Overview

Comprehensive Description

Description

  Common names: mackerel (English), carite (Espanol), sierra (Espanol)
 
Scomberomorus concolor (Lockington, 1879)


Monterey spanish mackerel,     Gulf sierra


Elongate, strongly compressed; snout shorter than rest of head; no fatty eyelid; rear of top jawbone exposed; teeth strong, compressed, triangular or knife-like; 21-27 gill rakers; 1st  dorsal fin with XV-XVIII spines; 2 dorsals very close together; 6-9 finlets after 2nd  dorsal and 6-8 after anal fin; 2 small keels separated by third larger keel on tail base; corselet of scales obscure.


Male:  back metallic blue; flank and belly silver; without bars, stripes or spots. Female: darker, with 2 series of alternating gold spots on flank.


Size: 87 cm.

Habitat: coastal surface pelagic.

Depth: upper 15 m.

With two well separated populations, one of California as far south as the US/Mexican border and the other in the upper two thirds of the Gulf of California. Due to overfishing the California population is extinct and the Gulf of California population is restricted to a small area in the upper Gulf.
   
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Biology

It is now extinct outside the Gulf of California. Supports a commercial net fishery close inshore, in estuaries and coastal marshes (Ref. 9987). Its biology is almost completely unknown. This fishery operates on a relict of the original population.
  • Collette, B.B. and C.E. Nauen 1983 FAO Species Catalogue. Vol. 2. Scombrids of the world. An annotated and illustrated catalogue of tunas, mackerels, bonitos and related species known to date. Rome: FAO. FAO Fish. Synop. 125(2):137 p.
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Distribution

Zoogeography

See Map (including site records) of Distribution in the Tropical Eastern Pacific 
 
Global Endemism: All species, East Pacific endemic, TEP non-endemic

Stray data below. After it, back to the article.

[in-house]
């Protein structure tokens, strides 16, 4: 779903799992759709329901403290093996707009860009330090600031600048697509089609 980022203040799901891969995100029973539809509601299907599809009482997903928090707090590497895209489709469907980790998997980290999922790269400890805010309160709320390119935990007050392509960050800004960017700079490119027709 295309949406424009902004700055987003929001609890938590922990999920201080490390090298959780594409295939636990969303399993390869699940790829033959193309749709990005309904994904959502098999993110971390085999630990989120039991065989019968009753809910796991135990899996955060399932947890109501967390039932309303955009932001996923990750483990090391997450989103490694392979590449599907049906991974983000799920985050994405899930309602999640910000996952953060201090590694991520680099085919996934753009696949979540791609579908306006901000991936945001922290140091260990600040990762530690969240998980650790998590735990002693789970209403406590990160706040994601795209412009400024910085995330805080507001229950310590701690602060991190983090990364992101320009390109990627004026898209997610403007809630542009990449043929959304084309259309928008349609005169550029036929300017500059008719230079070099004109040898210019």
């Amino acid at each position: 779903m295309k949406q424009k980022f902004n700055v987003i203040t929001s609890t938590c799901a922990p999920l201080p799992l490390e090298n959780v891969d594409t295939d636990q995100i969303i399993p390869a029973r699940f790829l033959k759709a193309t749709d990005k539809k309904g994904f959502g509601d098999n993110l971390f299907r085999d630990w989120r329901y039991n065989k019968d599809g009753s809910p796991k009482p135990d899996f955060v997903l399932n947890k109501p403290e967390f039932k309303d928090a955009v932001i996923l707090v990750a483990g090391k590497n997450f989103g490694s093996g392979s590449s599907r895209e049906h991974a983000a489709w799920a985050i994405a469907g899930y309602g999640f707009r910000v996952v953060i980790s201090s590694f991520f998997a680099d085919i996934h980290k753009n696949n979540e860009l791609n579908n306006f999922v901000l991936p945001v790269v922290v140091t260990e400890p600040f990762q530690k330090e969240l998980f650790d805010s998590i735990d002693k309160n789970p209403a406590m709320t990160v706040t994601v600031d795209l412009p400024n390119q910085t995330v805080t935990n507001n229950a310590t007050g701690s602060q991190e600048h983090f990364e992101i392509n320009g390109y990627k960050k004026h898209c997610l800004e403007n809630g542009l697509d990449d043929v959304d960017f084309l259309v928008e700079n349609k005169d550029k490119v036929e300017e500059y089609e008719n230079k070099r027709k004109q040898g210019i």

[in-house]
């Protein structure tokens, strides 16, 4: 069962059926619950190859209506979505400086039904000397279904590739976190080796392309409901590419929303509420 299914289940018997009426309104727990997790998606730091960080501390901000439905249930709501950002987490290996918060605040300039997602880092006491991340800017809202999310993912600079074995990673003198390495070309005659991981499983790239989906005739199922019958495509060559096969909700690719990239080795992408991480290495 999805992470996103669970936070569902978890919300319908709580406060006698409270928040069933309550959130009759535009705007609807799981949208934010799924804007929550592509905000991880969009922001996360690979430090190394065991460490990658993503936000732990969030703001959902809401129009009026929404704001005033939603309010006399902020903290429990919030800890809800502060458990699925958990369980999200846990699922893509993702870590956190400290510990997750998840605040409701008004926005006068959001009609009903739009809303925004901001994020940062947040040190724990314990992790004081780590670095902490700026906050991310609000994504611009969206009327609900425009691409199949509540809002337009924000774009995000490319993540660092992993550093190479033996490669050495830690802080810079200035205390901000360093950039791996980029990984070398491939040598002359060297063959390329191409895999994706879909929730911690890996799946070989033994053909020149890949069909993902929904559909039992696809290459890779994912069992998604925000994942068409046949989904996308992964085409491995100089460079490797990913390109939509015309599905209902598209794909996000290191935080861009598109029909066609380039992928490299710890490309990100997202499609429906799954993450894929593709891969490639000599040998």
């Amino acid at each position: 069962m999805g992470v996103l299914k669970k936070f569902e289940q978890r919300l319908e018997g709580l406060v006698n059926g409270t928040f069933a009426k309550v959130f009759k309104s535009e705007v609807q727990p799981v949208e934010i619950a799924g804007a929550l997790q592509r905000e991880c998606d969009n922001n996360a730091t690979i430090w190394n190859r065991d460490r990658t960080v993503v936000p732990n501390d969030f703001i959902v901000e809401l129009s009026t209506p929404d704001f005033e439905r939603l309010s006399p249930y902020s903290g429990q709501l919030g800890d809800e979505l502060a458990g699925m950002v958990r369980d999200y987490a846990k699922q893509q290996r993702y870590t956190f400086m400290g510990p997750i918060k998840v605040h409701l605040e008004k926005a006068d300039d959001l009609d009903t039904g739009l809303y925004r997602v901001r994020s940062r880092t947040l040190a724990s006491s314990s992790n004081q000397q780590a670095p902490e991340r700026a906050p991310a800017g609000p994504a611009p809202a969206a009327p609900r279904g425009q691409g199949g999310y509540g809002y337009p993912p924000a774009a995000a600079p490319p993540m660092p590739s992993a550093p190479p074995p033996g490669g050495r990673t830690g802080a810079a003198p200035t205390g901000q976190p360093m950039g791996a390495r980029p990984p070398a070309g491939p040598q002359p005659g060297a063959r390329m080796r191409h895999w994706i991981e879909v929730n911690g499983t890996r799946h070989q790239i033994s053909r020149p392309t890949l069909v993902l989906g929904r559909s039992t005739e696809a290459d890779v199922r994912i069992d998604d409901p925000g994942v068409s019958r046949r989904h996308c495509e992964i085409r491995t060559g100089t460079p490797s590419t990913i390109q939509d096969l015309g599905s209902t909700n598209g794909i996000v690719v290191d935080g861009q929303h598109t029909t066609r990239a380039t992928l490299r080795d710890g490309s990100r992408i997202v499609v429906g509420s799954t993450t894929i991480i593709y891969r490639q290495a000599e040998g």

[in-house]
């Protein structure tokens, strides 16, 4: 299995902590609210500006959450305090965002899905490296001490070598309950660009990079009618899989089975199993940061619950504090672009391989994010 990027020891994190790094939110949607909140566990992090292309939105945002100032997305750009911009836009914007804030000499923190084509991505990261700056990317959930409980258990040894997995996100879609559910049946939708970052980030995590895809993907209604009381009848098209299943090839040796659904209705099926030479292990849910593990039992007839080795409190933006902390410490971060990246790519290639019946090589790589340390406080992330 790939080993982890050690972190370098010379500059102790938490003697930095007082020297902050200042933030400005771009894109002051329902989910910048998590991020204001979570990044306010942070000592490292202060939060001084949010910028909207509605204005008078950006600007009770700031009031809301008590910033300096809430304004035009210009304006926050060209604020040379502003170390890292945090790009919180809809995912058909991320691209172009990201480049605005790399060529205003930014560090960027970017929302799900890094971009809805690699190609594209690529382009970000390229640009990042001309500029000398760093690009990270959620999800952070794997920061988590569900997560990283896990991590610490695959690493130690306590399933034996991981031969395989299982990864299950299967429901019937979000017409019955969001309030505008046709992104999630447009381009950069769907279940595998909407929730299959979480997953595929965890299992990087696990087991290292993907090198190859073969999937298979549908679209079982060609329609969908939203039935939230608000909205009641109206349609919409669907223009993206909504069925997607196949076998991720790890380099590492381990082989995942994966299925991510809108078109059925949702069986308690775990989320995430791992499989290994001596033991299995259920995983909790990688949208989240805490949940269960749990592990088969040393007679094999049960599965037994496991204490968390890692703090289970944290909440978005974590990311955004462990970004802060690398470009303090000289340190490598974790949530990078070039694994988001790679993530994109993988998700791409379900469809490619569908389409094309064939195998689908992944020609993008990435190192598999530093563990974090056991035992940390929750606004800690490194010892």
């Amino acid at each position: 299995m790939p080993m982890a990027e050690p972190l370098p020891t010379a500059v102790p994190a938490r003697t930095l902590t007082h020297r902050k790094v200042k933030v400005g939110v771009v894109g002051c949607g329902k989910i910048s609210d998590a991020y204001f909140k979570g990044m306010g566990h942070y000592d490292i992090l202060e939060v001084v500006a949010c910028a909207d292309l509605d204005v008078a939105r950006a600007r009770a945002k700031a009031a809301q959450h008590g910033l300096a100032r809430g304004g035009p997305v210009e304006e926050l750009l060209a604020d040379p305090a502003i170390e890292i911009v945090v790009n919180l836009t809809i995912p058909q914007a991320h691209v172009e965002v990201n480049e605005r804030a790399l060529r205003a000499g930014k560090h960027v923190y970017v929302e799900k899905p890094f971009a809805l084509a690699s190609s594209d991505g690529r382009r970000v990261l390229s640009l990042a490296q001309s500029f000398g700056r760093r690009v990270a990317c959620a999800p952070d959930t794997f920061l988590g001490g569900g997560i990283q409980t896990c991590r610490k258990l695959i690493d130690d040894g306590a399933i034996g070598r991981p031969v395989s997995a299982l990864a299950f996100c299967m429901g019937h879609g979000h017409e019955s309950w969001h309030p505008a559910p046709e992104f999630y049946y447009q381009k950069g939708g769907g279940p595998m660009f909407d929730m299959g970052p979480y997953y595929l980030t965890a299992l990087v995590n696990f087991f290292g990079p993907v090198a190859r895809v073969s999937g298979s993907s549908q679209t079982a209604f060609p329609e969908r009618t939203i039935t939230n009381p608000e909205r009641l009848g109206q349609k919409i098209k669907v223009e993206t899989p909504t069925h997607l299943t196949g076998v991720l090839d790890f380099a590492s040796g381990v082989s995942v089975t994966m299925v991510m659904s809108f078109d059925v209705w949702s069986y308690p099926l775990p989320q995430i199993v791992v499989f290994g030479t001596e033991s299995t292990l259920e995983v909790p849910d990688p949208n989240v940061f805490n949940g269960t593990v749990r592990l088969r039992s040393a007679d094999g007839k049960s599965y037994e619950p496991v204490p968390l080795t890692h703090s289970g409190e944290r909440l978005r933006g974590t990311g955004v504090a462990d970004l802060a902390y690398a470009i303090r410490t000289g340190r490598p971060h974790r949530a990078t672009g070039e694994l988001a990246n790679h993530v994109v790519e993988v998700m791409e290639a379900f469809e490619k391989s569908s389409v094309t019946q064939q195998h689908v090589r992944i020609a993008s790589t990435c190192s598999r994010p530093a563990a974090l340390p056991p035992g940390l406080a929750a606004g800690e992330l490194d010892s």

Regional Endemism: All species, Tropical Eastern Pacific (TEP) non-endemic, Temperate Eastern Pacific, primarily, California province, primarily, Continent, Continent only

Residency: Resident

Climate Zone: North Temperate (Californian Province &/or Northern Gulf of California), Northern Subtropical (Cortez Province + Sinaloan Gap)
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Eastern Central Pacific: endemic to the northern Gulf of California.
  • Collette, B.B. and C.E. Nauen 1983 FAO Species Catalogue. Vol. 2. Scombrids of the world. An annotated and illustrated catalogue of tunas, mackerels, bonitos and related species known to date. Rome: FAO. FAO Fish. Synop. 125(2):137 p.
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Eastern tropical Pacific, apparently now confined to the Gulf of California.
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Depth

Depth Range (m): 0 (S) - 15 (S)
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Physical Description

Morphology

Dorsal spines (total): 15 - 18; Dorsal soft rays (total): 16 - 20; Analsoft rays: 19 - 23; Vertebrae: 46 - 48
  • Collette, B.B. and C.E. Nauen 1983 FAO Species Catalogue. Vol. 2. Scombrids of the world. An annotated and illustrated catalogue of tunas, mackerels, bonitos and related species known to date. Rome: FAO. FAO Fish. Synop. 125(2):137 p.
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Size

Length max (cm): 87.0 (S)
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Size

Maximum size: 760 mm FL
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Max. size

77.0 cm FL (male/unsexed; (Ref. 33255)); max. published weight: 3,600 g (Ref. 168)
  • Collette, B.B. and C.E. Nauen 1983 FAO Species Catalogue. Vol. 2. Scombrids of the world. An annotated and illustrated catalogue of tunas, mackerels, bonitos and related species known to date. Rome: FAO. FAO Fish. Synop. 125(2):137 p.
  • Collette, B.B. and J.L. Russo 1979 An introduction to the spanish mackerels, genus Scomberomorus. p. 3-16. In E.L. Nakumua and H.R. Bullis (eds.) Proceedings of the Mackerel Colloqium. Gulf States Marine Fisheries Commission no. 4. (Ref. 33255)
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Diagnostic Description

Interpelvic process small and bifid. Swim bladder absent. Lateral line gradually curving down toward caudal peduncle. Intestine with 2 folds and 3 limbs. Males with no streaks or spots while females have two alternate series of brown spots on sides. Body entire covered with small scales, no anterior corselet.